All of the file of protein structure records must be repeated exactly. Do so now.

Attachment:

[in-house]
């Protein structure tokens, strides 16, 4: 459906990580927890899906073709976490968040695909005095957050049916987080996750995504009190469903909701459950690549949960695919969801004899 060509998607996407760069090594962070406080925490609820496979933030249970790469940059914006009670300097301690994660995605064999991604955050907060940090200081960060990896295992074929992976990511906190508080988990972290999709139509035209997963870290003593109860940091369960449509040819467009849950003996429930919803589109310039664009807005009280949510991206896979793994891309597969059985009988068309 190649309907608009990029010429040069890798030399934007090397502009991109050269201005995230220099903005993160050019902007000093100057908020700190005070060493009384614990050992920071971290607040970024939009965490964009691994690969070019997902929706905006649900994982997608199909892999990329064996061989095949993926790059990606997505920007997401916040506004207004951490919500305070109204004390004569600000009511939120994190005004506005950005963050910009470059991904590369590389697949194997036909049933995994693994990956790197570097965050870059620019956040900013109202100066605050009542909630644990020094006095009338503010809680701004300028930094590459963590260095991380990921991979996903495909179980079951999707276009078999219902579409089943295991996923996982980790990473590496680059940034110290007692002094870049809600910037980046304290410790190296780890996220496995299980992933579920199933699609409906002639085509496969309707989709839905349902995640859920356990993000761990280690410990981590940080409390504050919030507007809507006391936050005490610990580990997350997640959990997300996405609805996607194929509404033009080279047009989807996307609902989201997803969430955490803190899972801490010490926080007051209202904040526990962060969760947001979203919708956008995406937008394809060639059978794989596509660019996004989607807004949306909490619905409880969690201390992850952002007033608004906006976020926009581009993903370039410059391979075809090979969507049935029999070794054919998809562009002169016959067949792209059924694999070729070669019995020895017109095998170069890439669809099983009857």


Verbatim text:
[in-house]
């Protein structure tokens, strides 16, 4: 459906990580927890899906073709976490968040695909005095957050049916987080996750995504009190469903909701459950690549949960695919969801004899 060509998607996407760069090594962070406080925490609820496979933030249970790469940059914006009670300097301690994660995605064999991604955050907060940090200081960060990896295992074929992976990511906190508080988990972290999709139509035209997963870290003593109860940091369960449509040819467009849950003996429930919803589109310039664009807005009280949510991206896979793994891309597969059985009988068309 190649309907608009990029010429040069890798030399934007090397502009991109050269201005995230220099903005993160050019902007000093100057908020700190005070060493009384614990050992920071971290607040970024939009965490964009691994690969070019997902929706905006649900994982997608199909892999990329064996061989095949993926790059990606997505920007997401916040506004207004951490919500305070109204004390004569600000009511939120994190005004506005950005963050910009470059991904590369590389697949194997036909049933995994693994990956790197570097965050870059620019956040900013109202100066605050009542909630644990020094006095009338503010809680701004300028930094590459963590260095991380990921991979996903495909179980079951999707276009078999219902579409089943295991996923996982980790990473590496680059940034110290007692002094870049809600910037980046304290410790190296780890996220496995299980992933579920199933699609409906002639085509496969309707989709839905349902995640859920356990993000761990280690410990981590940080409390504050919030507007809507006391936050005490610990580990997350997640959990997300996405609805996607194929509404033009080279047009989807996307609902989201997803969430955490803190899972801490010490926080007051209202904040526990962060969760947001979203919708956008995406937008394809060639059978794989596509660019996004989607807004949306909490619905409880969690201390992850952002007033608004906006976020926009581009993903370039410059391979075809090979969507049935029999070794054919998809562009002169016959067949792209059924694999070729070669019995020895017109095998170069890439669809099983009857």